>By comparison, in 1995, the Computer Manufacturing industry employed about
>498,000, of whom only 2.1% were union members. Adding other
>electronics/information technology mfg. sectors (office equipment,
>communications, and instruments...but not aerospace), there were about 1.1
>million workers of whom about 6% overall were union members. In the Silicon
>Valley, there is not a single semiconductor or computer manufacturing
>facility that is organized.
>Despite much talk about organizing, as of this writing I am aware of not one
>union (or the AFL-CIO) which has committed resources and staff to a
>long-term sustained organizing effort in this **basic** industry. Can a
>labor movement looking to its future afford to allow so strategically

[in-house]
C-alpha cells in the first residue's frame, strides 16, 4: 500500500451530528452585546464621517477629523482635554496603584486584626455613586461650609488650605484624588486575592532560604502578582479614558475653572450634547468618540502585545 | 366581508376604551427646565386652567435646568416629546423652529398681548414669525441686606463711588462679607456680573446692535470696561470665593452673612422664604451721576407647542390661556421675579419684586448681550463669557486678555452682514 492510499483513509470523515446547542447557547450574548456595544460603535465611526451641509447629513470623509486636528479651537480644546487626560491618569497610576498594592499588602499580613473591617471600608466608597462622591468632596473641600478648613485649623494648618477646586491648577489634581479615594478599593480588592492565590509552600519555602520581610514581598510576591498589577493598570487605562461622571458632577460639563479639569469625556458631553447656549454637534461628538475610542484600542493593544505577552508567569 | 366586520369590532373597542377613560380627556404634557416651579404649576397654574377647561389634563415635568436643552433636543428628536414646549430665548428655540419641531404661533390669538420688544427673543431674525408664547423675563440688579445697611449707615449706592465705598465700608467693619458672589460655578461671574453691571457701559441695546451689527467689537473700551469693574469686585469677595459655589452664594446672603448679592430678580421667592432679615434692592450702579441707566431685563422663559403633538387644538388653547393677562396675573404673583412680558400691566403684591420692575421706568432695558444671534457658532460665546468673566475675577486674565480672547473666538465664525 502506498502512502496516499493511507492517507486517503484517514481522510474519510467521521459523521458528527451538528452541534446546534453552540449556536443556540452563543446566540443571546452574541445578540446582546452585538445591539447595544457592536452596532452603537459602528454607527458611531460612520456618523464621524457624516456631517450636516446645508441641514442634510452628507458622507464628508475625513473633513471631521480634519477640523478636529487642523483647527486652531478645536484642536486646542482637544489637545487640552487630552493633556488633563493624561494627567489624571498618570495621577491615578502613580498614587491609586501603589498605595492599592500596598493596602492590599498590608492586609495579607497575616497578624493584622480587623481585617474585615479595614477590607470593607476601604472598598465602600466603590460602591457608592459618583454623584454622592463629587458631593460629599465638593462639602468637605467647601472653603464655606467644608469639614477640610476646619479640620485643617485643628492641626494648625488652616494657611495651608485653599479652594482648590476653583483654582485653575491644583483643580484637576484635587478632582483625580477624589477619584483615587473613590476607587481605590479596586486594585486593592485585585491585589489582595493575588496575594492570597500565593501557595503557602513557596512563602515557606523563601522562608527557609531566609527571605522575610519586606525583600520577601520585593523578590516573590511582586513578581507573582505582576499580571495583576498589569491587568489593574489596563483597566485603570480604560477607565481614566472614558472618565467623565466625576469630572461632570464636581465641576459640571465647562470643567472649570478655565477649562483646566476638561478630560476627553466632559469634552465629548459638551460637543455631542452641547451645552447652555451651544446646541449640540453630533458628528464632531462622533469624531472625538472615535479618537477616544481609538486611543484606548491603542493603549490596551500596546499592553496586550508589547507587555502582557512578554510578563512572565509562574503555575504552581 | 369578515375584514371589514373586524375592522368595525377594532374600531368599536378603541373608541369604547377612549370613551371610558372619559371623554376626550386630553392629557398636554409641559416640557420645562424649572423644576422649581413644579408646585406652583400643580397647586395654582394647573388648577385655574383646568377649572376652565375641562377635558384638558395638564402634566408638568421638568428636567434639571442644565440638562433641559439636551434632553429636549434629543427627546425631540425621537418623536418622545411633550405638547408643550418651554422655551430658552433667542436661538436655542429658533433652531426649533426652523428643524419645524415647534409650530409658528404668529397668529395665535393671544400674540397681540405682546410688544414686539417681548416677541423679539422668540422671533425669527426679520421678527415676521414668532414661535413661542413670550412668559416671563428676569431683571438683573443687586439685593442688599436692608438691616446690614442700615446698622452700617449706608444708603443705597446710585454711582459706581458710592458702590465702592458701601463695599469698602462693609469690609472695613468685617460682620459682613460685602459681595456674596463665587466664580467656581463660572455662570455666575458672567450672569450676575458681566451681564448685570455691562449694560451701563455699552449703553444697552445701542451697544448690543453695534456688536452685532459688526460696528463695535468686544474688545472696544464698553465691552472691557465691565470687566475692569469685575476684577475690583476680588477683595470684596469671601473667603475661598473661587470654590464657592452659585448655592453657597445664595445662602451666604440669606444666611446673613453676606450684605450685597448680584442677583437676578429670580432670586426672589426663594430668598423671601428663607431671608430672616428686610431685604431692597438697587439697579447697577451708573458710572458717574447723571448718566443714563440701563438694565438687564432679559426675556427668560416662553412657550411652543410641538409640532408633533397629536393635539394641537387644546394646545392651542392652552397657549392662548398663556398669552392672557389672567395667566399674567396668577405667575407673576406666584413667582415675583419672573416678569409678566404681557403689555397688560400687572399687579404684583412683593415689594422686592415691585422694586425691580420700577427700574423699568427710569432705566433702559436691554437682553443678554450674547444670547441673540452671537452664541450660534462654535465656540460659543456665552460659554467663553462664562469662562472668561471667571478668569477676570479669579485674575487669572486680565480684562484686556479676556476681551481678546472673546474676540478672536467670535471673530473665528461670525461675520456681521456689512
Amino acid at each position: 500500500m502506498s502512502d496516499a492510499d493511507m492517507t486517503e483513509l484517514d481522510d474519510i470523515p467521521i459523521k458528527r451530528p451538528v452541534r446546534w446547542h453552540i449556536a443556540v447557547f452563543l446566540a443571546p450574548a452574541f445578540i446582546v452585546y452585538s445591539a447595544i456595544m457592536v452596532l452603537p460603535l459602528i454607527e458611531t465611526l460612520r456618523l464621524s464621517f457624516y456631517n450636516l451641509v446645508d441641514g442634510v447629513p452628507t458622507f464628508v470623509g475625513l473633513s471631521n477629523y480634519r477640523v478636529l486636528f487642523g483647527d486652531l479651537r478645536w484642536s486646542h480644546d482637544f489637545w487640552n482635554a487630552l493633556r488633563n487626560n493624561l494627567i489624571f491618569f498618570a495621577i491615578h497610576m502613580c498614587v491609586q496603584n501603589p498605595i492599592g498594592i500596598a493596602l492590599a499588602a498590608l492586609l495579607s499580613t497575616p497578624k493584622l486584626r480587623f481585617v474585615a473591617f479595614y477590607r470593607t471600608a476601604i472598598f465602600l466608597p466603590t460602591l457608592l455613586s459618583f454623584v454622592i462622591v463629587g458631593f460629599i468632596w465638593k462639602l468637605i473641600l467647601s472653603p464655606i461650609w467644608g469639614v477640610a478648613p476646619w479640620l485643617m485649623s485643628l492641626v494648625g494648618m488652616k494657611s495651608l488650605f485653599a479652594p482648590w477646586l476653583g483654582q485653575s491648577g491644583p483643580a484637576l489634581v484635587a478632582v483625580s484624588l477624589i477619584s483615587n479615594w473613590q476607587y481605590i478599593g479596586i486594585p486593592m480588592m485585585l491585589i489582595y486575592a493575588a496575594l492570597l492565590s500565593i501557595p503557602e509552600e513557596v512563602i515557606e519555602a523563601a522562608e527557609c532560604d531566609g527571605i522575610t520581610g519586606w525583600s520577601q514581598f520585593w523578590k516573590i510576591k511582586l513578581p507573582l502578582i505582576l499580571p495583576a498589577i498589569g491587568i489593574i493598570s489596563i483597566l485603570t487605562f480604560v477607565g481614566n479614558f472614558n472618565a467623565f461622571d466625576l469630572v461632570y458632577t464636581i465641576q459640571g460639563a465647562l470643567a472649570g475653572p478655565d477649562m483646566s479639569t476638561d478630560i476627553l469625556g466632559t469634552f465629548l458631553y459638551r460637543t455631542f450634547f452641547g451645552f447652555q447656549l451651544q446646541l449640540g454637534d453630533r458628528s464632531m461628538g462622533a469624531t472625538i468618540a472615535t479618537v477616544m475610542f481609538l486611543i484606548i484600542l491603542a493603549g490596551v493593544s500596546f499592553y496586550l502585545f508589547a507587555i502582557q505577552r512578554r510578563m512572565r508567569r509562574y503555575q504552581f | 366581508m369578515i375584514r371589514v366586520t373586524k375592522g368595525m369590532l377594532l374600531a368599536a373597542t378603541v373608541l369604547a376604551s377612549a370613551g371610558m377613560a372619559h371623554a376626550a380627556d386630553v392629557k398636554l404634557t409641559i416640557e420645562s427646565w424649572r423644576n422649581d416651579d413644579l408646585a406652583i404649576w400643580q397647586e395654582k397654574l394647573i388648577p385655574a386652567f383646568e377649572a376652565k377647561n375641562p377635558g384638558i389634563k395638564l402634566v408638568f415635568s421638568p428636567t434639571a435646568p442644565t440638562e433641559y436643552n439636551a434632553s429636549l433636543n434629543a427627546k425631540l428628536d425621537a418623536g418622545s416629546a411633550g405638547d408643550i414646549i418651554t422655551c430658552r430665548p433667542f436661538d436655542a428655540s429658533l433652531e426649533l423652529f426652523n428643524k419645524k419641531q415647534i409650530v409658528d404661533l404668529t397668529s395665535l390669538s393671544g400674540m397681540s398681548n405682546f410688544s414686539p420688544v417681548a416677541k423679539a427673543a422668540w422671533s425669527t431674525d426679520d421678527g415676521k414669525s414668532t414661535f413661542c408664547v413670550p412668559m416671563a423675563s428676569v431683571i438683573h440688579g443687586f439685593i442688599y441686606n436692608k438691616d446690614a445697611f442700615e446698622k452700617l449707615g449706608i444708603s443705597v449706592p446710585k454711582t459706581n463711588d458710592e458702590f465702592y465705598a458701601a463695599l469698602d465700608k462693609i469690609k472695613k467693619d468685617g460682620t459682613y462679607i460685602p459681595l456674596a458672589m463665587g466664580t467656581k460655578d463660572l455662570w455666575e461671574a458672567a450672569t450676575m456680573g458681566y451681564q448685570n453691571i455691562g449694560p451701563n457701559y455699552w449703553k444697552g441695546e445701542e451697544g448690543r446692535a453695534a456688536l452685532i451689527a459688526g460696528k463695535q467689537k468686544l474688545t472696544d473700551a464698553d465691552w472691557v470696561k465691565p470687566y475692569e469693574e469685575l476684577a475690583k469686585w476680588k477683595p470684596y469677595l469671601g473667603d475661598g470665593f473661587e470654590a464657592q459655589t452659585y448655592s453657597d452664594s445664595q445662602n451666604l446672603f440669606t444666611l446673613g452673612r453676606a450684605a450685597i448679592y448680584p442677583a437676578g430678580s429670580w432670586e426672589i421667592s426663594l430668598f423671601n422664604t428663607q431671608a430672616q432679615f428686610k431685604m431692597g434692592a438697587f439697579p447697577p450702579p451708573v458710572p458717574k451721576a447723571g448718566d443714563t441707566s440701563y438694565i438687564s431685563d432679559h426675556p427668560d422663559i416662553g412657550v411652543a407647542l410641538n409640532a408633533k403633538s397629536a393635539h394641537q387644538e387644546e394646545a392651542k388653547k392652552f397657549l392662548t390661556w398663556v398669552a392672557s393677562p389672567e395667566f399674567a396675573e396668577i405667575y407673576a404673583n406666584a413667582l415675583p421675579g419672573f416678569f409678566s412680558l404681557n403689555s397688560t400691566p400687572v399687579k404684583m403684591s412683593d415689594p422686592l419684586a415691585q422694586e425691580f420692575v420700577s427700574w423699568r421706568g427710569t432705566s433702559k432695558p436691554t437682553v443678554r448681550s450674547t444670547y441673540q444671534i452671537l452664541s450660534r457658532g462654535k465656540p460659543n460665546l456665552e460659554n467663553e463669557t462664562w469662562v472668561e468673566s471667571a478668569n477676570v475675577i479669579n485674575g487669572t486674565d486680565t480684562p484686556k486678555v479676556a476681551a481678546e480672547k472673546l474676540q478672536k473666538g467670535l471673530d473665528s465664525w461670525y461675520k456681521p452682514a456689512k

>important a sector to remain unorganized without putting that future into
I was in Eugene, Oregon, a couple of summers ago, visiting friends, at a time when Hyundai was proposing to build a chip plant against strong local opposition. (Those Oregonians love their computers, but no chip plants there, please!) An article in the local paper, the Register-Guard, quoted Oregon state economic development literature bragging that wages in the Oregon electronics industry, around $5/hr, were lower than Singapore's. It made me proud to be an American!